She said, “Further, PPE kits make it harder to carry out essential daily activities like drinking water and using the washroom. However, it is having to wear a mask for continuous hours that poses the greatest physical challenge, often resulting in nausea and dizziness after a long day at work.”
Being a nurse in a non-COVID-19 facility also takes a toll on my mind. “It’s difficult to feel safe even in a non-COVID-19 unit, as there are cases where patients test negative one day, and positive the next,” explained Jayaprasad.
While working at a hospital in UAE, where approximately two-thirds of the nursing staff hails from Kerala, Jayaprasad, a native of Kottayam district feels that a defining quality of Malayali nurses is their knowledgeability, sincerity, and hardworking nature, which is recognised across the world.
However, Kerala, the largest exporter of trained nurses from India, has done little to improve conditions back home. If experts are to be believed the State is going to face a crunch of experienced nurses in the coming five years. “It is the government’s responsibility to create initiatives that help this hugely employable sector realise opportunities in the country,” said Sudheep.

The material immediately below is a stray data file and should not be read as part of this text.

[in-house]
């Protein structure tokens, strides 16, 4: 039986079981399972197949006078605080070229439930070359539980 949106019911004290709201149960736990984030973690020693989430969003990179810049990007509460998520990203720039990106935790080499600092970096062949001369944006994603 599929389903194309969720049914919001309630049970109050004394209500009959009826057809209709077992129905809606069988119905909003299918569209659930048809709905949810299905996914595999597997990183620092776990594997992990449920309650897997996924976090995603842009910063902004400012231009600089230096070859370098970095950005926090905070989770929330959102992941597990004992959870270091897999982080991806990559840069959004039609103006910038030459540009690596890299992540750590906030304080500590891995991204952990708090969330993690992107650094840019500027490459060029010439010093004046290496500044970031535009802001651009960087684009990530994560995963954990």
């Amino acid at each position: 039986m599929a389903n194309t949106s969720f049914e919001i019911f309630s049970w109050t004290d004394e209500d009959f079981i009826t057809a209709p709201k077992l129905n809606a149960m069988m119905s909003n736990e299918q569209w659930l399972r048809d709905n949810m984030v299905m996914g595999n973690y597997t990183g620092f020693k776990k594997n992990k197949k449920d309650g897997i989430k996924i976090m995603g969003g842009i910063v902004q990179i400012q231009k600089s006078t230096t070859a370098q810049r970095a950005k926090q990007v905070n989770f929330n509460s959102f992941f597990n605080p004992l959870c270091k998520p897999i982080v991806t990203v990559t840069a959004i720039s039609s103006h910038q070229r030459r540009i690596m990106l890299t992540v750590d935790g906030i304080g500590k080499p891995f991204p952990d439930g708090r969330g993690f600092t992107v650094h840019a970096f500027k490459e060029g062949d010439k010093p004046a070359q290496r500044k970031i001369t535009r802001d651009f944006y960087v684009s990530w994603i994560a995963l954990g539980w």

According to him, a nursing student’s ordeal starts right from the day they seek admission to a nursing college. “Usually for a 4 years nursing course, students take an education loan. But the starting salaries in the country are so low, that forget repaying the loan, they even find it difficult to make their ends meet,” he said.
For Sudheep, a professional nurse himself, “Keralites take nursing as a holy and noble profession. They even go beyond the call of duty to serve patients.”
Perhaps the reason nurses from Kerala are so much in demand, across the globe.